I would also ask whether, for some longboarders (and some snowboarders and skiers), some of the appeal of the sport is related to the risk. I am not suggesting that people want to get hurt, but as a skier myself, I have enjoyed pushing the limits of my ability, and I do find cycling downhill fast to be exhilarating…but I also accept that that is not everyone’s idea of fun. If it is the case that the risk of doing something can be part of the appeal, then it makes sense that the fashion of that activity could acknowledge the risk without deterring participants.

    Which leads me to your comments about the ‘lie’ of safety gear being unfashionable. I would argue that fashion is not one universal code. Different people in different situations follow different variants of fashion to different extents. What is fashionable among 13 year old girls may be different to what is fashionable amongst 25 year old men, which may be different again to what is fashionable amongst 50 year old women. The fact that one group (or a number of groups) see helmets as compatible with fashion doesn’t mean that all groups will – so some people may, quite legitimately, say that helmets are unfashionable.

    As for it being absurd to claim that something is uncomfortable when you’ve never tried it…you’re right. But people’s perceptions of things they’ve never done play a role in their decisions as to whether to do them. When I say ‘I’ve always wanted to have a go at jet-skiing’ it’s because my perception is that it would be fun – even though I’ve never tried it. Just because you and I know that helmets can be comfortable doesn’t mean that other people don’t avoid them because they think they’ll be uncomfortable. Sometimes this may be an excuse for not riding (as you suggest)…but the point then is that that is an indication that people don’t WANT to ride, and the question we should be asking then is ‘why not?’. People don’t make excuses to not do things they actually really want to do.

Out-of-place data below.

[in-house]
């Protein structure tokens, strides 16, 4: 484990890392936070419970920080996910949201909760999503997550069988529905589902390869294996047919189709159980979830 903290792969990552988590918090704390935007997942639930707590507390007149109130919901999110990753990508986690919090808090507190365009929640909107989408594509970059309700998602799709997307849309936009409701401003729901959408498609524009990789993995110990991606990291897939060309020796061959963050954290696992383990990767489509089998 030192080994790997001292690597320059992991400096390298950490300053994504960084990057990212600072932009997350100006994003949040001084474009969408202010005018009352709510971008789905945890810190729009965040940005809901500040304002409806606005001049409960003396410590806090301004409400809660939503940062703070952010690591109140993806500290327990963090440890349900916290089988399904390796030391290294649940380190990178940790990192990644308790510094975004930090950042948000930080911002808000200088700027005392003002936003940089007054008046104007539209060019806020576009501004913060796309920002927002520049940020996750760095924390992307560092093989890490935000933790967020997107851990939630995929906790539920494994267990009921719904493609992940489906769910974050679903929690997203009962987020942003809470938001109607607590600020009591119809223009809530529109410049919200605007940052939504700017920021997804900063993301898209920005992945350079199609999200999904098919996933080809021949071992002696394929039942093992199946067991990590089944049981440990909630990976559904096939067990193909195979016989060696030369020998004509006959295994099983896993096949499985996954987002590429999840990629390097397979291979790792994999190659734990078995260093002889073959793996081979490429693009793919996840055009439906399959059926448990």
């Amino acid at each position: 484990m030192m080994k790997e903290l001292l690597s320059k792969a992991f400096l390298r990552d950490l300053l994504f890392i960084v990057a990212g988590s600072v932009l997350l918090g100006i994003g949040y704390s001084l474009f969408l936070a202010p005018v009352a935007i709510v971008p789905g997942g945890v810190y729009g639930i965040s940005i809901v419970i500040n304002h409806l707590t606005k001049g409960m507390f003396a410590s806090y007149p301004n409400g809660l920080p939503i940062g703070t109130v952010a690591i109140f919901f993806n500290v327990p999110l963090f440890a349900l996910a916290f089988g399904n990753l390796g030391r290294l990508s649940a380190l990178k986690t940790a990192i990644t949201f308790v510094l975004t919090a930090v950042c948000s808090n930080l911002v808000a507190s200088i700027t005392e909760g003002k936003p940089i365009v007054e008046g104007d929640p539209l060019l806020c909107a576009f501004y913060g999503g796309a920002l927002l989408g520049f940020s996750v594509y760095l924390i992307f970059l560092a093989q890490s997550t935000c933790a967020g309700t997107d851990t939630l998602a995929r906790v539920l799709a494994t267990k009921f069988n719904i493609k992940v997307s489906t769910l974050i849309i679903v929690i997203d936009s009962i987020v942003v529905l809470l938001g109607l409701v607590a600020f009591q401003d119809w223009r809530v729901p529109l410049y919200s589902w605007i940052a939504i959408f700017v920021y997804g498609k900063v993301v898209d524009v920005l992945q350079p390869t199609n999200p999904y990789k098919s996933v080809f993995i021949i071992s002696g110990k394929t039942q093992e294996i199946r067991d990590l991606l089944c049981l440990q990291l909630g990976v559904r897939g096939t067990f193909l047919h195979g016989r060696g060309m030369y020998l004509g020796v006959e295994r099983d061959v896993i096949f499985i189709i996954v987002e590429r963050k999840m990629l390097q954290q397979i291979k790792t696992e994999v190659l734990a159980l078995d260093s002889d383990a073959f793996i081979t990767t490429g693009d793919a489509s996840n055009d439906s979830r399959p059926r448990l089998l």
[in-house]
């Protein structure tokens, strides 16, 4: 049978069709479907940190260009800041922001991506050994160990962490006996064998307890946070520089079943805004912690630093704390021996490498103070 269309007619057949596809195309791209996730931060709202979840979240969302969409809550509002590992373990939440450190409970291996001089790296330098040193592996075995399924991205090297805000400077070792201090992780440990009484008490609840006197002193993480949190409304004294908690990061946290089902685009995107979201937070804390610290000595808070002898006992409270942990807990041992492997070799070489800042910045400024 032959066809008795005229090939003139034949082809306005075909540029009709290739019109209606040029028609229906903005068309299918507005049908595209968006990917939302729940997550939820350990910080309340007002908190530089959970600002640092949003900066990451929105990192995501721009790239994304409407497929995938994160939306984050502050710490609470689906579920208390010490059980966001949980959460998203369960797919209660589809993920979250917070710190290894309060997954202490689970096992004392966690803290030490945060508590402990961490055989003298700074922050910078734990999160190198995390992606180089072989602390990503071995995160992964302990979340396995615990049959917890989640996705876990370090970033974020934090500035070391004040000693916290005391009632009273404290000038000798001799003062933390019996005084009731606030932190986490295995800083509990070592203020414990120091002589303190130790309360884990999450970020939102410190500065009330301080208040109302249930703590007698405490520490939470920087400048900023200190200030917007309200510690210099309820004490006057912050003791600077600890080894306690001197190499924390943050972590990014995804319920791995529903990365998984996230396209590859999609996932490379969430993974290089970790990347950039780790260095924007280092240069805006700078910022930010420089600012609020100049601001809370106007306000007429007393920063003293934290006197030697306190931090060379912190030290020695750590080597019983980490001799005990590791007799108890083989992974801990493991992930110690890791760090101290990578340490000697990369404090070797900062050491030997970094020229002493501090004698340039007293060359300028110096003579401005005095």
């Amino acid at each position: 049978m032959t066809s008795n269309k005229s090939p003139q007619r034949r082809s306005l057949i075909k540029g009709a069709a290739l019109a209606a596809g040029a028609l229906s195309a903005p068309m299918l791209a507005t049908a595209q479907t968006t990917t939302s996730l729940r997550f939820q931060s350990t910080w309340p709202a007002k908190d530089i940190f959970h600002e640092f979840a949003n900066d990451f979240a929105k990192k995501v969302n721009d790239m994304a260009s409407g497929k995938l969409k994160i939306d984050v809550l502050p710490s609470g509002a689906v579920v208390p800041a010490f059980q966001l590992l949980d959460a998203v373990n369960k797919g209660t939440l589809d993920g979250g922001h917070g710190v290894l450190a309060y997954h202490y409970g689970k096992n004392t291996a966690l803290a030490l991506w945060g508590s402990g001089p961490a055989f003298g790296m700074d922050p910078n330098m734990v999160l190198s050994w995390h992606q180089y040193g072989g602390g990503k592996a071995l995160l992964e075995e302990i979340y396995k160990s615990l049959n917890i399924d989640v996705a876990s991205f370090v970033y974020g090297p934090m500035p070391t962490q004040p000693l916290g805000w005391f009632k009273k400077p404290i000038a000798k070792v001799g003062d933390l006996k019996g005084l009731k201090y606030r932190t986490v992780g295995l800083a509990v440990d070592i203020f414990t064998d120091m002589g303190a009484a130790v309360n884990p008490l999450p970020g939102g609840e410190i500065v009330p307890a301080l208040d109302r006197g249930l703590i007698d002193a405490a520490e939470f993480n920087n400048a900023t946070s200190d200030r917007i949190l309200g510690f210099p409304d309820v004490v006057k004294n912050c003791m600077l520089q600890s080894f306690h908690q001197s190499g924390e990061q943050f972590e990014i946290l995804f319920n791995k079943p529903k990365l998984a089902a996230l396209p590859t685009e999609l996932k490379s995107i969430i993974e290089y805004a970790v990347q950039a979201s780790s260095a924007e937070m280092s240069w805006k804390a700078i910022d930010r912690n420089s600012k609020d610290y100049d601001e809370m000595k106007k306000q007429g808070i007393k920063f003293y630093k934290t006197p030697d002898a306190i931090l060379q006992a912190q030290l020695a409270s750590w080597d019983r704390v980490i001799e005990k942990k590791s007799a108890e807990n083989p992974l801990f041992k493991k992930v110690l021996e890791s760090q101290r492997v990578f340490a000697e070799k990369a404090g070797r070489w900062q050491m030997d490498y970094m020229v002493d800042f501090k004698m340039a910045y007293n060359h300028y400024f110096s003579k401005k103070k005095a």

Finally, on the ACC matter…yes, it is very reasonable for people engaging in activities to take some responsibility for minimising the risks, and therefore the costs (and you will note that several people in the comments above have said they wouldn’t ride a bike without a helmet). I think the point here though is that if people not being active is more costly in terms of negative health impacts, than being active, then we should encourage people to be active – even if the activities that they may do have some (smaller) health risks of their own.

    Again, as you say, this is a subtle, and I would add ‘nuanced’, topic…and we could undoubtedly discuss it for a very long time. Thanks for the opportunity for good debate.

    Helen

  • Thanks for the fulsome and considered response Helen – many valid and well made points and I wouldn’t argue against any of them.

    Are longboarders risk takers? Well, pretty much by definition I’d say they are at least risk tolerant – anyone doing 60+kph downhill on a 75cm long piece of plywood and without brakes is likely to be tolerant of risk…

    Point for me is, the head injury has no practical mitigation other than helmets. Inactivity as a choice does have mitigations.

    Were the costs of these two matters being totally borne by the individual, it would be a non-issue. Fact is, they are not – the costs fall to society in general for accidents, and a mix of personal and social cost for inactivity.

    The many and varied (and sometimes conflicting) motivations for cycling (green, cheap, exercise, companionship, solitude, status, statement, etc etc) mean there are going to be many different reasons for and against anything to do with cycling eg some of us wouldn’t wear lycra on threat of death, others have wardrobes of the stuff.

    I’m a little wary of the claims that helmets led to reduced cycle use. Very broadly compulsory helmet use coincided with reduced cost of cars, dropping of school zoning and so less kids riding to school (and hence riding later in life), increased commuting and shift from provincial NZ to urban centres where cycling was not practical. In other words, there was a nexus of factors that all may have contributed.

    I do look at the annual Taupo cycle event and consider the huge increase in recreational cycling it indicates. Helmets and lycra for Africa!!! Over 10,000 riders with the equipment and motivation to attend and compete in this event says that as a recreational activity, cycling is pretty strong. I don’t think helmets are holding back this area…